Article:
Almost all of America’s top 10 boomtowns are in Florida, according to a recent report from the folks at SmartAsset.com.
Attention HR professionals: As 2018 continues to unfold, you’re undoubtedly focused on achieving your staffing and recruiting goals for the year, which likely means plenty of advanced planning and strategy sessions, all designed to help you and your company hit its predetermined targets.
For successful companies, this is beyond important — it’s an absolutely essential business function. According to an article by Empxtrack, the recruitment and selection process is one of the most important of all HR functions and has a great impact on the revenue growth and profit margins of a company as compared to other tasks such as retention, onboarding, leadership development, and managing talent.
Effective recruiting requires careful planning — from the first steps to the last — under the watchful eye of a seasoned HR professional or team with business savvy, a deep knowledge of their company’s core needs, and an ability to plan for short-term and long-term growth and success.
Strategic recruiting also requires a thorough understanding of what concepts don’t work or have become outdated to the point of irrelevance and belong in the HR recycling bin. The truth is, in today’s rapidly evolving professional landscape, concepts that may have once been proven sound may no longer hold up today. It’s the job of all HR professionals to stay on top of current trends, shifts, and forces that help shape the face of modern recruitment—or else they risk becoming outdated and irrelevant.
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That said, there is a prevailing conventional wisdom in the world of recruiting that helps determine which recruiting concepts should be embraced and which are overrated and should be left behind. LinkedIn recently published an article on recruiting concepts that should likely be reconsidered or shuttered for good. Use the following information to help you and your company strategize effectively.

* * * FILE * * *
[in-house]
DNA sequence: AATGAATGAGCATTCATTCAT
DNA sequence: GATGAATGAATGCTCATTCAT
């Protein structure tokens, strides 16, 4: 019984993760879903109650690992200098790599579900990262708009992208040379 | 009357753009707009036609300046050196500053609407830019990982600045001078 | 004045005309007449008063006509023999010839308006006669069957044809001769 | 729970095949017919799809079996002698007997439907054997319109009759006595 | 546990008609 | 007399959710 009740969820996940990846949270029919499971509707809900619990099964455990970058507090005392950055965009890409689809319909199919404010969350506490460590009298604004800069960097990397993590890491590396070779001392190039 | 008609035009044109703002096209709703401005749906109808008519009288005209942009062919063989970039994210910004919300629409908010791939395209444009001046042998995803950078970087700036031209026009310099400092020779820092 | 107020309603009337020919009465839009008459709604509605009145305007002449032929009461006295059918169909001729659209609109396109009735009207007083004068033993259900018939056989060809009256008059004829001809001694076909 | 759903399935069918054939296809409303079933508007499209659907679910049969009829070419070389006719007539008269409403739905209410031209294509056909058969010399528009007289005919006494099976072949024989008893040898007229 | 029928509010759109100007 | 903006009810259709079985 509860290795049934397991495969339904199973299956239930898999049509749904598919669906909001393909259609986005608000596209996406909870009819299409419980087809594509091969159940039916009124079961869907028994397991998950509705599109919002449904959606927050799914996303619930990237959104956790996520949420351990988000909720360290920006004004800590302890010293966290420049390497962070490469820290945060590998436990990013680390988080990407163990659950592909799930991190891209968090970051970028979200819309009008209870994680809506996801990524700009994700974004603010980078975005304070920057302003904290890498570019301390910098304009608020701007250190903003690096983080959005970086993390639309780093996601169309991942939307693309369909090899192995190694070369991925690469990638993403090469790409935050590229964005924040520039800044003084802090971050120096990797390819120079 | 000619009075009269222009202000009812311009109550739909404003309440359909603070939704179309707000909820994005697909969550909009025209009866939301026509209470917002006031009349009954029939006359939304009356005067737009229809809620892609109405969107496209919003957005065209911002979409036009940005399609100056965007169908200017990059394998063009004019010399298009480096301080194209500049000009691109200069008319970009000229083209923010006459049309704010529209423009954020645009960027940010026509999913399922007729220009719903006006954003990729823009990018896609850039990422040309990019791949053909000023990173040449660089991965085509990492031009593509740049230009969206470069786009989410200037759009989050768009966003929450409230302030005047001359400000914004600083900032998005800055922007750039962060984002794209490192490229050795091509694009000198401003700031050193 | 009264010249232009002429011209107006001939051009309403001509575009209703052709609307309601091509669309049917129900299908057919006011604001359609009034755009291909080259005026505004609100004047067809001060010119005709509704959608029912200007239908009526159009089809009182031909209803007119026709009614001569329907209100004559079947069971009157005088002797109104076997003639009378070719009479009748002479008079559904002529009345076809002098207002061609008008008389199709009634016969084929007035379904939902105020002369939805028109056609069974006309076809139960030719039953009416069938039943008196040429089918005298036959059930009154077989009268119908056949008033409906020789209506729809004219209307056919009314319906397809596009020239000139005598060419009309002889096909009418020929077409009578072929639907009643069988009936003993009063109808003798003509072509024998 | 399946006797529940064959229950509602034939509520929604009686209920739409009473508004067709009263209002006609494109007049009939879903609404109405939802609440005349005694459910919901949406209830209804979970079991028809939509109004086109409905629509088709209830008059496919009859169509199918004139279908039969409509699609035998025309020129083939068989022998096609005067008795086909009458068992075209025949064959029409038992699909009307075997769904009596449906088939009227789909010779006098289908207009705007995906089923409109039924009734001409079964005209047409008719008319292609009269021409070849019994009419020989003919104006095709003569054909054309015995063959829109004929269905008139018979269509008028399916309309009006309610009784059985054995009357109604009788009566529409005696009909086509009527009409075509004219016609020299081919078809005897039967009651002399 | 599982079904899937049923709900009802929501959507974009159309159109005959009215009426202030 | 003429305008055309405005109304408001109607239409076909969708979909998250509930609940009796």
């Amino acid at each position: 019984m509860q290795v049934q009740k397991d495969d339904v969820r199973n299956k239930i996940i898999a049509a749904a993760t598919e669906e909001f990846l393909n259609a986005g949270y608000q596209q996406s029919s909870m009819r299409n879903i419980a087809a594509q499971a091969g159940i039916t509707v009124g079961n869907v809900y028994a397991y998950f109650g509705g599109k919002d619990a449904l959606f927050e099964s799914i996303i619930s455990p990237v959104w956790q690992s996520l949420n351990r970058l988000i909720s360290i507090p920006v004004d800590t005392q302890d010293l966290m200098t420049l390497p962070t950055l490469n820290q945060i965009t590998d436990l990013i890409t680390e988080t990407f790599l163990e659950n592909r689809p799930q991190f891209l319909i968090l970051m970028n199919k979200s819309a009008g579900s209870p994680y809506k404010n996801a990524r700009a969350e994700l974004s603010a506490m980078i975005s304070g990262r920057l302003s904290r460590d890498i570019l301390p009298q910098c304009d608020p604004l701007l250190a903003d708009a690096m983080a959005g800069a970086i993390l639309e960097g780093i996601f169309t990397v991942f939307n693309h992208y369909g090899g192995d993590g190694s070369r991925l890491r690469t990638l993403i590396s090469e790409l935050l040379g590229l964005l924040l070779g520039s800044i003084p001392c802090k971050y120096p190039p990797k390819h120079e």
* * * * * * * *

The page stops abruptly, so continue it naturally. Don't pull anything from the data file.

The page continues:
1. Culture fit is critical.
We’re all aware of the omnipresence of “culture fit” and its perceived value in companies across industries. In fact, some organizations rank perceived culture fit at the very top of their determination criteria when making key hiring decisions. But what are we really getting here? Is a company that prides itself on having employees who are an excellent cultural fit denying itself a level of healthy diversity that could really help move the needle? Think about it, do game-changing ideas that truly disrupt the status quo always come from those who fit neatly into the corporate mold, or do they often come from those oddball outliers with enough creative and perceptual distance to really effect change?
Savvy, forward-thinking HR professionals know better when they weigh the value of culture fit, and recognize potential talent who may not fit the traditional corporate mold but who could potentially offer their organizations something far more valuable — a fresh new way of approaching their business.
2. The reference check is essential.